By Graham Vanbergen: The EU has today published its list of non-cooperative jurisdictions for tax purposes. The list names just 17 countries. A further ‘grey-list’ of 47 countries has also been announced. These are countries which do not meet European Standards on tax and transparency, but have committed to improve. This is a politically motivated list and bears little resemblance to reality, proving that the EU is indeed an organisation of checks and balances – the corporations and crooked businessmen make out cheques, and the politicians and other compromised officials improve their bank balances.
Reading the 17 countries on the European list makes the more informed amongst us choke on the mornings cornflakes because they are no less than; American Samoa, Bahrain, Barbados, Grenada, Guam, South Korea, Macau, the Marshall Islands, Mongolia, Namibia, Palau, Panama, St Lucia, Samoa, Trinidad & Tobago, Tunisia and the UAE.
Notice any omissions? Like EU countries and UK jurisdictions known to be listed as the highest risk to money laundering, tax evasion and the management of illicit cash in places like: Switzerland, Luxembourg, Ireland, Austria, Belgium and Cyprus. Of course, you can’t really talk about money laundering without mentioning Her Majesties British Crown Dependencies and Overseas Territories, of which, there are many such as Gibraltar, Isle of Man, and Jersey to name just three.
Research published by the Tax Justice Network on the EU list found that 41 countries should be on the blacklist according to the EU’s own criteria. That research can be found here: http://datafortaxjustice.net/paradiselost/
It is not known exactly how much is stashed away in tax havens across the world. As far back as 2012, Reuters published a report that accused rich individuals and their families as having as much as $32 trillion of hidden financial assets in offshore tax havens. This report did not include the tens of trillions stashed by corporations. That estimate is thought to be over $20 trillion, ensuring that the inequality divide that has come about through extreme neoliberal capitalism continues to drive a wedge straight through the heart of civil society the world over.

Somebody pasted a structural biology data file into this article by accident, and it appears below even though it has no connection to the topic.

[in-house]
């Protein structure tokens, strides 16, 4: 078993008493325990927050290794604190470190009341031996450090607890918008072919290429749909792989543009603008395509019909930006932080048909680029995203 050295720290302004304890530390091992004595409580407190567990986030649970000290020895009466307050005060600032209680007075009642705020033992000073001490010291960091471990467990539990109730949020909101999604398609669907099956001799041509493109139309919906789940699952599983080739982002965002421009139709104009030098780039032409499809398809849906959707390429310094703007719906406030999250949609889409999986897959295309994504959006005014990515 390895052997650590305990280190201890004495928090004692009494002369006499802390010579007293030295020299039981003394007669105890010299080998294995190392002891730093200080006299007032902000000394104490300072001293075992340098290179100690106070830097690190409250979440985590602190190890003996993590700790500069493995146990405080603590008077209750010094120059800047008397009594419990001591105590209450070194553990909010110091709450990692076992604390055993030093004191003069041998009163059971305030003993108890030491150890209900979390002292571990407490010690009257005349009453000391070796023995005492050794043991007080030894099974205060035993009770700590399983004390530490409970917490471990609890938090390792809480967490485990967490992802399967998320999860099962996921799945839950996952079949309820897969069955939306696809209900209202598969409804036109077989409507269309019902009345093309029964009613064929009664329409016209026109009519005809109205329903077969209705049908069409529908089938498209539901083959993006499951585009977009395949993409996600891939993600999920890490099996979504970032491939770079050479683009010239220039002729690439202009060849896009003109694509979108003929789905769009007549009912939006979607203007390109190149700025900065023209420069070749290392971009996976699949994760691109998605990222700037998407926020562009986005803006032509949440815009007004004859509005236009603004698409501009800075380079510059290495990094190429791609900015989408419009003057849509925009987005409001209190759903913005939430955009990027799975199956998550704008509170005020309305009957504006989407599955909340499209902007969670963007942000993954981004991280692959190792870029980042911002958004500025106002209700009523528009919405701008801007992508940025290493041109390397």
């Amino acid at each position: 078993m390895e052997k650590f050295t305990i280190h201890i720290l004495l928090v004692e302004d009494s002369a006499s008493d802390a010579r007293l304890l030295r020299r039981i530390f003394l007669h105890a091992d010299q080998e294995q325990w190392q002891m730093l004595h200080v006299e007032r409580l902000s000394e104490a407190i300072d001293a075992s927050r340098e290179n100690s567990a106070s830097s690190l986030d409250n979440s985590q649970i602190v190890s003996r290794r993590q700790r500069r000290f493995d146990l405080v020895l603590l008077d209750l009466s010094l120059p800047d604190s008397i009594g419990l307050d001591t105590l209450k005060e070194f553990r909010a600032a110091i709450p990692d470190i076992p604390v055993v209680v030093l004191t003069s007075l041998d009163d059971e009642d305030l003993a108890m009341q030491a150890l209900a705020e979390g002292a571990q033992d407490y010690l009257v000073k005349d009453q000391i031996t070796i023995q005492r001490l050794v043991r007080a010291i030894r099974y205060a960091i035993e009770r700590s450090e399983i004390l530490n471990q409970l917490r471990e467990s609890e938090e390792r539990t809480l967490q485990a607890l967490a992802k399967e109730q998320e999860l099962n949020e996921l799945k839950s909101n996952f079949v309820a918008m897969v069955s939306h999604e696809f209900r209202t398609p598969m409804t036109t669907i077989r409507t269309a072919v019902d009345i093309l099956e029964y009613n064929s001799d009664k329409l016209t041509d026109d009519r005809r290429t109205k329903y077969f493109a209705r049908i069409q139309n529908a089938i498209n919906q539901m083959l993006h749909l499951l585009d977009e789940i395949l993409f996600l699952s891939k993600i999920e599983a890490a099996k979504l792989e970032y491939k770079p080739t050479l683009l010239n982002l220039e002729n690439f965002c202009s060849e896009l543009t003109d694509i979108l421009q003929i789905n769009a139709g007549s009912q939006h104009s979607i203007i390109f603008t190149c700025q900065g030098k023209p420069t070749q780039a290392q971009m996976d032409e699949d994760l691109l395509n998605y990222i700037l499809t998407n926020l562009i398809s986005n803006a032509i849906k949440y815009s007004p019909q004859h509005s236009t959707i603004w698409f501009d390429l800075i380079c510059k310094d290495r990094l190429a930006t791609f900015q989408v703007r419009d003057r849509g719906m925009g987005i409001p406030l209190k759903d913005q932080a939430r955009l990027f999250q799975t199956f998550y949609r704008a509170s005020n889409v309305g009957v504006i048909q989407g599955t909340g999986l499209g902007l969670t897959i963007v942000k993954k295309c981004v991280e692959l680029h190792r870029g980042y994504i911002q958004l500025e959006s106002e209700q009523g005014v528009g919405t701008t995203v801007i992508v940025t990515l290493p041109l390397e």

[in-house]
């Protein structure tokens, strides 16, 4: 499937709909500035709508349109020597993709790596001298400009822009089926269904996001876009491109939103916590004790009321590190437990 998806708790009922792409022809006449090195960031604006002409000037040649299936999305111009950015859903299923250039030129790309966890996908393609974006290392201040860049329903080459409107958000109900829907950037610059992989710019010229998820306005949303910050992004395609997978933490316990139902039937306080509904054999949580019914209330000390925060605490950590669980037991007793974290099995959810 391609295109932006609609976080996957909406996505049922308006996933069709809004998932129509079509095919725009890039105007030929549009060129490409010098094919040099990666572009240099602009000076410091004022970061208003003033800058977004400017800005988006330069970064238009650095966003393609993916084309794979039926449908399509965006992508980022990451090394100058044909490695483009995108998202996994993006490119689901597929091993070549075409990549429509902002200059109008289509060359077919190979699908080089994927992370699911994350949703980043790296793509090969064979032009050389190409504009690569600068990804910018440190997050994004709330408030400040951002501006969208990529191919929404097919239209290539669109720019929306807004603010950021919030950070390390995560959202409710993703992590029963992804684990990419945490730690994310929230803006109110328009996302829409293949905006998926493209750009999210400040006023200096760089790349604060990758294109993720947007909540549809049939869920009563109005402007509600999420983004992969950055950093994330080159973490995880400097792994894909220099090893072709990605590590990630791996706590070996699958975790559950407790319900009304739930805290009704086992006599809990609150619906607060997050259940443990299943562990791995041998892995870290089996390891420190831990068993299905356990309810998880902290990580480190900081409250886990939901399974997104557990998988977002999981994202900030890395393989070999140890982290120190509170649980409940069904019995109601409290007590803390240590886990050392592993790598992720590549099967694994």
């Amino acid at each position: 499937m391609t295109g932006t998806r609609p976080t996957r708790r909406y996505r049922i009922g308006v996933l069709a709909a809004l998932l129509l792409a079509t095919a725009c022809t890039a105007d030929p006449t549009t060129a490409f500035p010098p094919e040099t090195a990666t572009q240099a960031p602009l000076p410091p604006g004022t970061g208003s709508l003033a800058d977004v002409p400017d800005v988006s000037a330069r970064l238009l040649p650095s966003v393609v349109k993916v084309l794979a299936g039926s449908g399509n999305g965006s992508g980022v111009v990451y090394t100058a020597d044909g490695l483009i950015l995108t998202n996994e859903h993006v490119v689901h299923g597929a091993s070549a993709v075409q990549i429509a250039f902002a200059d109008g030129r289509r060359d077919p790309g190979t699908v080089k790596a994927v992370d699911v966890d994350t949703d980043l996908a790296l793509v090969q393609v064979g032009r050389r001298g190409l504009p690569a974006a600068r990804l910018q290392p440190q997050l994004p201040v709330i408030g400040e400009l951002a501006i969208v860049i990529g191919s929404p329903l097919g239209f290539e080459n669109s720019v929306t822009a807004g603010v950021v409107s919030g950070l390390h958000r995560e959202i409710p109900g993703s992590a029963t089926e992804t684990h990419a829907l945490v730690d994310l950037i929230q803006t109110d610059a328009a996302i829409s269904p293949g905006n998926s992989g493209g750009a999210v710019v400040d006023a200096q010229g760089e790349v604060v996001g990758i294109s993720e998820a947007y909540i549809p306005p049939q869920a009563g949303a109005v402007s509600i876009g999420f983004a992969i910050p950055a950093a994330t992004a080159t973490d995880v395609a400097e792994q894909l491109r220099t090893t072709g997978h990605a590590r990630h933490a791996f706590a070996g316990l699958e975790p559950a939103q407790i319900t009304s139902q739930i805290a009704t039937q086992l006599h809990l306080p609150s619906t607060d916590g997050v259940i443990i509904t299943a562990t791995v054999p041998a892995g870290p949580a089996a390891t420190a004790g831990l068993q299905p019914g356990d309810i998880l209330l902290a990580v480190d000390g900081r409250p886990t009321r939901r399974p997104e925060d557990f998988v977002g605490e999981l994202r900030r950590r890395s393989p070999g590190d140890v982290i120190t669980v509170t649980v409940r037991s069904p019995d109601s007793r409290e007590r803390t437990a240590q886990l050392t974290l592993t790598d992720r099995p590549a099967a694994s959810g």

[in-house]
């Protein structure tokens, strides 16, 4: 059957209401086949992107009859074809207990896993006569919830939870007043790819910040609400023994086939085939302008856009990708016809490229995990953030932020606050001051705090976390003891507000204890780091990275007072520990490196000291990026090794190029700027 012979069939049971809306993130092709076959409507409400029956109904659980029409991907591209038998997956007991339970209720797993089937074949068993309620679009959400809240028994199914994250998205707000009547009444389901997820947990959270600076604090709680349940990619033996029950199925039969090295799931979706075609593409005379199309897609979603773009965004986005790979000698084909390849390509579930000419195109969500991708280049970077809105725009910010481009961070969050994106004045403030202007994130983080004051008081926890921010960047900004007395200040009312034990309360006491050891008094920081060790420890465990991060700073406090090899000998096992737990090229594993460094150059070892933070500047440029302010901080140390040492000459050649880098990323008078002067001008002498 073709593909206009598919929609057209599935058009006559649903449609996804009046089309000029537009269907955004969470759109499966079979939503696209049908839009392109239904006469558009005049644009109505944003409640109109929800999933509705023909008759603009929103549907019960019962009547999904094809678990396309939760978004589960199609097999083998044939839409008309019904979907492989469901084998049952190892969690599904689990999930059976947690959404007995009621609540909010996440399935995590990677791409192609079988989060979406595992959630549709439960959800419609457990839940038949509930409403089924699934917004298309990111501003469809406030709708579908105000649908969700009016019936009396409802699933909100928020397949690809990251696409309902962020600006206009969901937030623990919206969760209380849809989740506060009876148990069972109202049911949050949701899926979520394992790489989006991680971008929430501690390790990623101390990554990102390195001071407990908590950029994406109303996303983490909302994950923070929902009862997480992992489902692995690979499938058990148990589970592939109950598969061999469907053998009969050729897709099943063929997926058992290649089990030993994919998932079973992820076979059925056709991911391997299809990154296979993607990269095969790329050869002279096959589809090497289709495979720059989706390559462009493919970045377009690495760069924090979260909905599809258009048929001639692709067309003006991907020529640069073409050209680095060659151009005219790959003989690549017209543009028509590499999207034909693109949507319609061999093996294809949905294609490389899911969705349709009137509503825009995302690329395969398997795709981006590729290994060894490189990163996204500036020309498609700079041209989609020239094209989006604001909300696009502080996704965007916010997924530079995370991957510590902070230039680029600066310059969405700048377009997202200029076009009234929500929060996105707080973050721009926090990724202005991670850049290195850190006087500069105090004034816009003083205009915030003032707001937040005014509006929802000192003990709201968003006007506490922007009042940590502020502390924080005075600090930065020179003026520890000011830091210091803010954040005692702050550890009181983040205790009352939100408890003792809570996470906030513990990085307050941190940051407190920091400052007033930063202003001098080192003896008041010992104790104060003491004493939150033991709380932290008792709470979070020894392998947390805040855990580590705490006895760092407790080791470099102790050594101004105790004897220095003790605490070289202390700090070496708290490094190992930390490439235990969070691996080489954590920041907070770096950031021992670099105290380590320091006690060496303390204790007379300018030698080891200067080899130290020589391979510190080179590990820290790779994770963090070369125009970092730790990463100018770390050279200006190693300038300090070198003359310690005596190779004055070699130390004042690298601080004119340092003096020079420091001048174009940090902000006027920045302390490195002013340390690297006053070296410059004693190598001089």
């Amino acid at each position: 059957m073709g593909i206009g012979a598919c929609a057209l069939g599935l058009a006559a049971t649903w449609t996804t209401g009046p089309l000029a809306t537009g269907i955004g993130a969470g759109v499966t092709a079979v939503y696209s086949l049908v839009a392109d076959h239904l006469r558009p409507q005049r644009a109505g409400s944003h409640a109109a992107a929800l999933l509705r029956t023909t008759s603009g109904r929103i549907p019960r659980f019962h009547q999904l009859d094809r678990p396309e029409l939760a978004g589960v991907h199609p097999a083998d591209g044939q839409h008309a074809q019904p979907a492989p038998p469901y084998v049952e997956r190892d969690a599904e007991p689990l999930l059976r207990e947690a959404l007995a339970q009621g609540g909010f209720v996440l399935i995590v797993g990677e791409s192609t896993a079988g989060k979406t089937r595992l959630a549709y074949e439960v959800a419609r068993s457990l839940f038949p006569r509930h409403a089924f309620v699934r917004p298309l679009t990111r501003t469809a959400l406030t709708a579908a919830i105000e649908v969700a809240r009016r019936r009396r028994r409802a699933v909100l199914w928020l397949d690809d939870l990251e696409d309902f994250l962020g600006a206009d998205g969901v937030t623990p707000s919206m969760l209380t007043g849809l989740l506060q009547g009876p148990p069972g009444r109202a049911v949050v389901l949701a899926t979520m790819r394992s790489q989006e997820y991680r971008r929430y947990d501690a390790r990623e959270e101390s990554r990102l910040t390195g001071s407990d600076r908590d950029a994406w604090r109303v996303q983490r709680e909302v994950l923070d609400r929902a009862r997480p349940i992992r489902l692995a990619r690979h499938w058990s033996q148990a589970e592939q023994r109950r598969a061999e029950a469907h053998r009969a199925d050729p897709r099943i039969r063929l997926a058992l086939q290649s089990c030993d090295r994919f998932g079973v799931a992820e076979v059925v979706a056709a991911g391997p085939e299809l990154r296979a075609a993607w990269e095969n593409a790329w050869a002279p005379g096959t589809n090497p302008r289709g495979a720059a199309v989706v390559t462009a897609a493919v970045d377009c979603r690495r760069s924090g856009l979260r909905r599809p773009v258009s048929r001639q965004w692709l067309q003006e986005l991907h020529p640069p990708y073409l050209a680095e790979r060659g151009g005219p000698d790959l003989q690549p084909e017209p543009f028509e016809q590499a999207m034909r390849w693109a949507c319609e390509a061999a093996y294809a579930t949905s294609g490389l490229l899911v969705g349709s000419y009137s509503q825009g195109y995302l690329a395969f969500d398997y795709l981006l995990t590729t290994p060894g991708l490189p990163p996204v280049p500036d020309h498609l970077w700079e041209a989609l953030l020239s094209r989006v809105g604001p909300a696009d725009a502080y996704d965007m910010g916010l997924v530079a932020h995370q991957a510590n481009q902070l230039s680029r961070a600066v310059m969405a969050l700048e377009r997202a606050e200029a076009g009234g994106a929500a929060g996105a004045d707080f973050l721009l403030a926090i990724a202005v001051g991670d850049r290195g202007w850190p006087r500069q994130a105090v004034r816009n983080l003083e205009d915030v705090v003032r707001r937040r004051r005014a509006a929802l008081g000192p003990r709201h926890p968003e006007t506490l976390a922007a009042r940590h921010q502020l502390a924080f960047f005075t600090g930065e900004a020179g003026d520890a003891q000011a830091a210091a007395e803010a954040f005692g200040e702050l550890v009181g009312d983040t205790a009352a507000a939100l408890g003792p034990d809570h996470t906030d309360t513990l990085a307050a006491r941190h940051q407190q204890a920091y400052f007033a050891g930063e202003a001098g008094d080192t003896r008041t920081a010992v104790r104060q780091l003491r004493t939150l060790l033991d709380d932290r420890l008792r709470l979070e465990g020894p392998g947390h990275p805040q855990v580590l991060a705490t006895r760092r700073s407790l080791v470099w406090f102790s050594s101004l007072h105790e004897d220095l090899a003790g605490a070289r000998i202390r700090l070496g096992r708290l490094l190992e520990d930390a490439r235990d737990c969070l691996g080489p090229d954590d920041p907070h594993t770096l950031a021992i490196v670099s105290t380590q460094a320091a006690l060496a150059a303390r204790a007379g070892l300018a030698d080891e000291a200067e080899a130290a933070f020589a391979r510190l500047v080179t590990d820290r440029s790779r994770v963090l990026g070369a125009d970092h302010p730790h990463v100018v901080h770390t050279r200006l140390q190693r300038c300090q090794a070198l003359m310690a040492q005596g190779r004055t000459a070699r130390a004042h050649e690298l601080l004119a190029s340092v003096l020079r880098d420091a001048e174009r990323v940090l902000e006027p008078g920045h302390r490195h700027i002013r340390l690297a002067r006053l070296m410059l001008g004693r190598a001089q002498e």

Money due to national treasuries, lost to tax avoidance by multinational companies is thought to be $500 billion a year, but I would tend to suggest that this figure is very conservative at best. These multinational companies are, by their nature, household names such as Apple, Google, Facebook. But the situation is in fact much worse than that of first glance when just looking at Britain’s top corporations.
For instance, Research has found that 98 of the 100 companies in the FTSE 100 – the hundred biggest publicly listed UK corporations – had subsidiaries, associates, or joint ventures in countries defined as tax havens. In fact, the UK’s biggest public companies also have more than 8,000 subsidiaries or joint ventures in tax havens. These include well-known offshore tax havens, such as the British Virgin Islands and the Cayman Islands. Indeed, none of the biggest British Crown Dependencies and Overseas Territories are mentioned, which are well known to be laundering and stashing something in the order of one quarter of the world’s illicit cash.
Needless to say, the very worst offenders in this elite list of tax haven chicanery are the banks in Britain, who between just four corporations have over 547 listings in tax havens. Updated research (of all the British corporations with tax haven listings) by development charity ActionAid can be seen HERE.
So whilst British corporations and foreign billionaires bask in the glory of unending austerity, a massively ramped up programme of selling off of state assets to the lowest bidder, privatisation continues in the background to drive standards down and prices up. This ludicrous politically sponsored concoction of illegality allows the most powerful and wealthy to continue to operate without making their fair contribution to the very society it attacks purely for profit – a bit like terminal bowel cancer. But that’s that neoliberal capitalism for you again – a self-defeating ideology designed for no-one but the few.
Alex Cobham, chief executive of the Tax Justice Network said:
“The EU has today missed a great opportunity to tackle the real issues lying behind the large-scale tax avoidance and tax evasion that is bleeding EU countries dry.
“Rather than have a list of tax havens based on an objective set of criteria, as originally envisaged, the list appears to be a political fix with EU members picking their least favourite countries to name and shame. The result of the flawed blacklisting process is a politically led list, that includes only the economically weak and politically unconnected.
“While EU members like the Netherlands, Ireland and Luxembourg are the greatest procurers of global profit shifting but are excluded; and while the UK has sought to frustrate the blacklisting of its Crown Dependencies and Overseas Territories at every turn, the list is hard to take seriously.
“The public has had enough of governments saying they will do better. Real action is needed. It is completely pointless to have a blacklist with no sanctions. Tax avoiders, and the countries that sponsor them will all be letting out a sigh of relief today.”
(Image – Tortola, the capital of the British Virgin Islands, not listed in the EU tax haven blacklist but one of the global capitals of offshore finance and money laundering operations)
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